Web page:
History of calculator
The electronic calculator is a vivid example of how accelerating the speed of technological change may be. The abacus, which is also called a counting frame, is known to have been used by Babylonians in 3000 BC to calculate arithmetical processes (“Chronological calculator timeline,” n.d., para. 3). The abacus had ten beads on each rod, which showed the number of tens and hundreds. Addition and subtraction were performed by moving one bead across the next. This early form of calculator spread rapidly throughout Asian countries, Egypt, and Greece, and was used for the next three centuries. In 1300 BC, the Chinese redesigned the abacus, so it had two beads above the crossbar and five beads below. Curiously enough, abaci are still being used by some merchants in Japan and China.
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It was only at the beginning of the seventeenth century that the first mechanical calculators began to appear in Europe. The slide rule, or a slipstick, was invented by William Gunter after his developing a logarithmic rule for multiplication and division. Slide rules evolved to allow such functions as exponents, roots, and trigonometry. In 1623, the “calculating clock” that was based on gears was invented by the German scientist Wilhelm Schickard (Williams, 2017). The machine was designed to help with four basic arithmetical operations, such as addition, subtraction, multiplication, and division. This mechanical calculator could add and subtract numbers with no more than six digits and even had a memory register.
Twenty years later, Pascal was led to develop a mechanical calculator or Pascaline by complex and time-consuming arithmetical operations, which his father did while working as a supervisor of taxes. Pascal received a Royal Privilege giving him exclusive rights to sell Pascalines in France, yet the complexity and cost of the machine were the main barriers to sales (Harris, 2019). Gottfried Leibniz developed the stepped reckoner (or stepped reckoner), a digital mechanical calculator in 1673, which, though, failed to become a fully operational machine.
The first calculator that was strong and reliable enough to be used in the daily working environment appeared only at the beginning of the nineteenth century when Charles Xavier Thomas designed an arithmometer. The machine could add and subtract two numbers directly and perform complex division and multiplication using a movable accumulator (Harris, 2019). The arithmometer played a pivotal role in the move from human computers to commercially successful calculators.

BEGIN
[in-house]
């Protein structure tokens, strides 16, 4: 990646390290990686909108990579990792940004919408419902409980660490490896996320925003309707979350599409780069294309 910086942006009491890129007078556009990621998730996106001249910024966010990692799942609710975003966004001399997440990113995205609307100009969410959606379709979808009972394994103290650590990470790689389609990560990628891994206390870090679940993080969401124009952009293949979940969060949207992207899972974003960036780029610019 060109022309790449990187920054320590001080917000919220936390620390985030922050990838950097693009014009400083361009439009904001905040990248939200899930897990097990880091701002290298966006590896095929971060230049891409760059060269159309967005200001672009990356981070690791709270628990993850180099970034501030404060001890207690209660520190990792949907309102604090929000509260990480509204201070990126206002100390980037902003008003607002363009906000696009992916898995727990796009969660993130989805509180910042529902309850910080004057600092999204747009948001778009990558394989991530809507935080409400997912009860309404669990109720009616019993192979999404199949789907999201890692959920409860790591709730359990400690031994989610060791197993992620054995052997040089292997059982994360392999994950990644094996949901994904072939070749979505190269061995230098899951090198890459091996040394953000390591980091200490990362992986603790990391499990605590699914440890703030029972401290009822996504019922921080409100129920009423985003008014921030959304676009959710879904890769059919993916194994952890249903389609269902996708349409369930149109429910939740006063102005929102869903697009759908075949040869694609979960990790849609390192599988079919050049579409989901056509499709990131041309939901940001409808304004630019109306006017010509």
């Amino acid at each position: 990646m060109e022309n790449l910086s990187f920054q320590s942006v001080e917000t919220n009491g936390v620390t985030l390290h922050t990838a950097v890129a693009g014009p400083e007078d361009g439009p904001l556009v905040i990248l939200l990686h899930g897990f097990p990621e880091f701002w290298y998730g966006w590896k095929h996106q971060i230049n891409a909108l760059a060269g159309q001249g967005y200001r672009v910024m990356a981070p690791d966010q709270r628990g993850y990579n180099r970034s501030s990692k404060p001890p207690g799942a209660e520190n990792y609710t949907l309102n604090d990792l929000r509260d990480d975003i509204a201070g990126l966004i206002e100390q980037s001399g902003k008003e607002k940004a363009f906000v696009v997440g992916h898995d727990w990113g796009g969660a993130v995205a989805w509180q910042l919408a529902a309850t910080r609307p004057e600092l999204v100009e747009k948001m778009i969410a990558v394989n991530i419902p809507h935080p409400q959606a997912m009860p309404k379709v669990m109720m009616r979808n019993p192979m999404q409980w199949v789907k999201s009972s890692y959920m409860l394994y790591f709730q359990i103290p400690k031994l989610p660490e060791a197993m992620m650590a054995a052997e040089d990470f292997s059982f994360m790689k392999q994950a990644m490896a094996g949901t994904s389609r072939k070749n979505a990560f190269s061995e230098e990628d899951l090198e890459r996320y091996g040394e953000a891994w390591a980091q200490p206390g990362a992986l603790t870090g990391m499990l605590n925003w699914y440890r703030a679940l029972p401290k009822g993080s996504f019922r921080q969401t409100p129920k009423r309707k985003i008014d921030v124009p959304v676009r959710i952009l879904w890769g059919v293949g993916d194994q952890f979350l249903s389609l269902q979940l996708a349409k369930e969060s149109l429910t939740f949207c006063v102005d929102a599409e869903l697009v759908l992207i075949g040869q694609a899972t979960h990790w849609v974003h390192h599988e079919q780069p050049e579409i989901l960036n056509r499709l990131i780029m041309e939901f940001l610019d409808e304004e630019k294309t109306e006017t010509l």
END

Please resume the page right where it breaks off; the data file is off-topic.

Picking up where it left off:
It was not until 1902 that the first ten-key calculator was invented by James Dalton. The whole twentieth century saw the steady development of mechanical calculators with size reduction and user-friendly features. MADAS 20AZS was a mechanical electronically driven calculator with automatic multiplication and division. The first electronic desktop calculators that used cold-cathode vacuum tubes were developed in the middle of the twentieth century. It was Bell Punch Co. that announced their production for the European market. By the end of the twentieth century, these calculators ceased the production of their mechanical competitors.
The new transistor design of electronic calculators opened the floodgates to a new generation of calculating machines. First commercial transistorized calculators, Friden EC130 and Friden EC132 were sold at a price comparable to that of family cars (National Museum of American History, n.d.). The development of hand-held electronic calculators was started by Texas Instruments in 1965. At that time, a hand-held calculator was made of a few chips that were powered by rechargeable batteries. The Sharp Compet QT-8B is the first battery-powered hand-held calculator designed by Texas Instruments. Even though these calculators were costly, in quite a few years, they became available to almost everyone. The first American pocket-size calculator was the Bowmar 901B, or the Bowmar Brain, with an 8-digit red LED display.
Graphing calculators process several complex inputs at a time to plot a graph, solve simultaneous equations and do other tasks with quantitative variables. The first commercially viable graphing calculators were invented in 1985 and 1986 by Casio and Hewlett-Packard, respectively (National Museum of American History, n.d.). A couple of years later, Texas Instruments made a major lead, introducing its TI-81, which became preferred by educators due to the ability to work with several functions simultaneously and user-friendly design. In the two decades that followed, graphing calculators enjoyed several innovations, which improved their processing power and increased the display, thus showing mathematical expressions in a much more readable way.
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Graphing calculators are useful tools for students and teachers who need to generate graphs fast and easily. There are two manufacturers who dominate the market of these machines, Texas Instruments, and Casio. Texas Instruments is considered to be a golden standard for these calculators that are universal in secondary and post-secondary education. The TI-84 Plus CE graphing calculator by Texas Instruments is preloaded with a number of functions, such as data collection, graphing, and color-coded equations. The Casio fx-9750GII features a black-and-white LED display and the basic functionality of an entry-level graphing calculator. Among other companies that manufacture graphing calculators are HP, Sharp, Radio Shack, and Canon.
Note: the given instruction manual is for the TI-84 Plus or TI-84 Plus Silver Edition graphing calculators. The use of this instruction manual for other graphing calculators is not recommended.
How to Turn On the Graphing Calculator
- Ensure that the calculator has five batteries, of which four are triple-A alkaline batteries, and one is a silver oxide button cell backup battery for memory backup.